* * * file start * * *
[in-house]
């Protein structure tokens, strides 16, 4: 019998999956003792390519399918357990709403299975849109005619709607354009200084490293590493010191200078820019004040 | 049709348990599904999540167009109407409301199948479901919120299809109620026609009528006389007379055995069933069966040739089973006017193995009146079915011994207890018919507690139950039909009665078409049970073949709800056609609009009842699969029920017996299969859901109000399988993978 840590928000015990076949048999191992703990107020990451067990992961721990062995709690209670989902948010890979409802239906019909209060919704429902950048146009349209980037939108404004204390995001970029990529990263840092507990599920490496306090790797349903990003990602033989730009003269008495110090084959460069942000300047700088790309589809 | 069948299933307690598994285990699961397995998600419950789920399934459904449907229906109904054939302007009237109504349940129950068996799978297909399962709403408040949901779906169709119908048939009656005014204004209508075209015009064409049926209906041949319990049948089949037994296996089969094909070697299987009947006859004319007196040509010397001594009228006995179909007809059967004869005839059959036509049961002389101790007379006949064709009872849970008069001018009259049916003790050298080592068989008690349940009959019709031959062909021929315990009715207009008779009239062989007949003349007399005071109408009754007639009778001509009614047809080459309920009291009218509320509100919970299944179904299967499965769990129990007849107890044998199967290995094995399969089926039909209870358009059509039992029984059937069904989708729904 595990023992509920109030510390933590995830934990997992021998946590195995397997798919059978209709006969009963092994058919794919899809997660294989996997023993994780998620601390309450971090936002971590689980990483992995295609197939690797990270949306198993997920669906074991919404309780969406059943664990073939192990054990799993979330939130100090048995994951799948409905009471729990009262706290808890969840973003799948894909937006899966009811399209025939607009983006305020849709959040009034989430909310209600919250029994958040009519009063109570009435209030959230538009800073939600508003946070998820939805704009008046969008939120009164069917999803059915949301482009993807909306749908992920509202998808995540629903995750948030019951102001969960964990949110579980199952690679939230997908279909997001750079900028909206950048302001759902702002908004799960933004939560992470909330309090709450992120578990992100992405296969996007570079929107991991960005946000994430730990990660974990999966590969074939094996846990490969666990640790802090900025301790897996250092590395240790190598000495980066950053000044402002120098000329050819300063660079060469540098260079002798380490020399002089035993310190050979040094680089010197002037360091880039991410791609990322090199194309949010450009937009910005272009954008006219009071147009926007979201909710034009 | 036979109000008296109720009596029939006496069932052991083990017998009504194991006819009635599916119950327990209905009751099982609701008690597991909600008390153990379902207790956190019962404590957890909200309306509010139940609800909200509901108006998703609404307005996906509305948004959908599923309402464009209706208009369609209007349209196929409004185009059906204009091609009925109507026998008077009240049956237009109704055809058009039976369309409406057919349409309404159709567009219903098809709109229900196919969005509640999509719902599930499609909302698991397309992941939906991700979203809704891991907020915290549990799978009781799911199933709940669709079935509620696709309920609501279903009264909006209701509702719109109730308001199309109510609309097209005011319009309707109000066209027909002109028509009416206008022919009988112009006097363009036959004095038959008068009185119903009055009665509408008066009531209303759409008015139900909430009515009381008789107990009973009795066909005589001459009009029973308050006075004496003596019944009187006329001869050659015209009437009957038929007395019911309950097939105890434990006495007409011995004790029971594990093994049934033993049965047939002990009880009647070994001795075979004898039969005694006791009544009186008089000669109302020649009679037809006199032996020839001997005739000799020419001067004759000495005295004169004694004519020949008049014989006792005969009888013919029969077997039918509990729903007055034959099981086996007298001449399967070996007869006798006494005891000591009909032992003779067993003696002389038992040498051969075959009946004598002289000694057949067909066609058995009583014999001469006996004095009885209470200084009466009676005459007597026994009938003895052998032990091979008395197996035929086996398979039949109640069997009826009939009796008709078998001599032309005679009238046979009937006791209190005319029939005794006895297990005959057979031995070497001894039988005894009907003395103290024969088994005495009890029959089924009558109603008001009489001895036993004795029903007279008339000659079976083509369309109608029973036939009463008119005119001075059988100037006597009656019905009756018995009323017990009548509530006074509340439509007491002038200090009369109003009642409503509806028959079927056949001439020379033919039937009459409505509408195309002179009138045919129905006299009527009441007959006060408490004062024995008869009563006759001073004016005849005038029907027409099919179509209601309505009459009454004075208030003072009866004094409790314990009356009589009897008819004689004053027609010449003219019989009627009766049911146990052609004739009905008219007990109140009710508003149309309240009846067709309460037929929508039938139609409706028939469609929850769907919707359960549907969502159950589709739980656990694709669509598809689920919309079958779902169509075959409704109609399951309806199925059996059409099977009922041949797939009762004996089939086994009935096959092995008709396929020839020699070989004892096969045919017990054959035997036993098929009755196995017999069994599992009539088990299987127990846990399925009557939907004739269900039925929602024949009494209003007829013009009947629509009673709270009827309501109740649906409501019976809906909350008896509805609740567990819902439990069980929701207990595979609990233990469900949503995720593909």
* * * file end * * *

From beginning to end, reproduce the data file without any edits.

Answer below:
[in-house]
């Protein structure tokens, strides 16, 4: 019998999956003792390519399918357990709403299975849109005619709607354009200084490293590493010191200078820019004040 | 049709348990599904999540167009109407409301199948479901919120299809109620026609009528006389007379055995069933069966040739089973006017193995009146079915011994207890018919507690139950039909009665078409049970073949709800056609609009009842699969029920017996299969859901109000399988993978 840590928000015990076949048999191992703990107020990451067990992961721990062995709690209670989902948010890979409802239906019909209060919704429902950048146009349209980037939108404004204390995001970029990529990263840092507990599920490496306090790797349903990003990602033989730009003269008495110090084959460069942000300047700088790309589809 | 069948299933307690598994285990699961397995998600419950789920399934459904449907229906109904054939302007009237109504349940129950068996799978297909399962709403408040949901779906169709119908048939009656005014204004209508075209015009064409049926209906041949319990049948089949037994296996089969094909070697299987009947006859004319007196040509010397001594009228006995179909007809059967004869005839059959036509049961002389101790007379006949064709009872849970008069001018009259049916003790050298080592068989008690349940009959019709031959062909021929315990009715207009008779009239062989007949003349007399005071109408009754007639009778001509009614047809080459309920009291009218509320509100919970299944179904299967499965769990129990007849107890044998199967290995094995399969089926039909209870358009059509039992029984059937069904989708729904 595990023992509920109030510390933590995830934990997992021998946590195995397997798919059978209709006969009963092994058919794919899809997660294989996997023993994780998620601390309450971090936002971590689980990483992995295609197939690797990270949306198993997920669906074991919404309780969406059943664990073939192990054990799993979330939130100090048995994951799948409905009471729990009262706290808890969840973003799948894909937006899966009811399209025939607009983006305020849709959040009034989430909310209600919250029994958040009519009063109570009435209030959230538009800073939600508003946070998820939805704009008046969008939120009164069917999803059915949301482009993807909306749908992920509202998808995540629903995750948030019951102001969960964990949110579980199952690679939230997908279909997001750079900028909206950048302001759902702002908004799960933004939560992470909330309090709450992120578990992100992405296969996007570079929107991991960005946000994430730990990660974990999966590969074939094996846990490969666990640790802090900025301790897996250092590395240790190598000495980066950053000044402002120098000329050819300063660079060469540098260079002798380490020399002089035993310190050979040094680089010197002037360091880039991410791609990322090199194309949010450009937009910005272009954008006219009071147009926007979201909710034009 | 036979109000008296109720009596029939006496069932052991083990017998009504194991006819009635599916119950327990209905009751099982609701008690597991909600008390153990379902207790956190019962404590957890909200309306509010139940609800909200509901108006998703609404307005996906509305948004959908599923309402464009209706208009369609209007349209196929409004185009059906204009091609009925109507026998008077009240049956237009109704055809058009039976369309409406057919349409309404159709567009219903098809709109229900196919969005509640999509719902599930499609909302698991397309992941939906991700979203809704891991907020915290549990799978009781799911199933709940669709079935509620696709309920609501279903009264909006209701509702719109109730308001199309109510609309097209005011319009309707109000066209027909002109028509009416206008022919009988112009006097363009036959004095038959008068009185119903009055009665509408008066009531209303759409008015139900909430009515009381008789107990009973009795066909005589001459009009029973308050006075004496003596019944009187006329001869050659015209009437009957038929007395019911309950097939105890434990006495007409011995004790029971594990093994049934033993049965047939002990009880009647070994001795075979004898039969005694006791009544009186008089000669109302020649009679037809006199032996020839001997005739000799020419001067004759000495005295004169004694004519020949008049014989006792005969009888013919029969077997039918509990729903007055034959099981086996007298001449399967070996007869006798006494005891000591009909032992003779067993003696002389038992040498051969075959009946004598002289000694057949067909066609058995009583014999001469006996004095009885209470200084009466009676005459007597026994009938003895052998032990091979008395197996035929086996398979039949109640069997009826009939009796008709078998001599032309005679009238046979009937006791209190005319029939005794006895297990005959057979031995070497001894039988005894009907003395103290024969088994005495009890029959089924009558109603008001009489001895036993004795029903007279008339000659079976083509369309109608029973036939009463008119005119001075059988100037006597009656019905009756018995009323017990009548509530006074509340439509007491002038200090009369109003009642409503509806028959079927056949001439020379033919039937009459409505509408195309002179009138045919129905006299009527009441007959006060408490004062024995008869009563006759001073004016005849005038029907027409099919179509209601309505009459009454004075208030003072009866004094409790314990009356009589009897008819004689004053027609010449003219019989009627009766049911146990052609004739009905008219007990109140009710508003149309309240009846067709309460037929929508039938139609409706028939469609929850769907919707359960549907969502159950589709739980656990694709669509598809689920919309079958779902169509075959409704109609399951309806199925059996059409099977009922041949797939009762004996089939086994009935096959092995008709396929020839020699070989004892096969045919017990054959035997036993098929009755196995017999069994599992009539088990299987127990846990399925009557939907004739269900039925929602024949009494209003007829013009009947629509009673709270009827309501109740649906409501019976809906909350008896509805609740567990819902439990069980929701207990595979609990233990469900949503995720593909």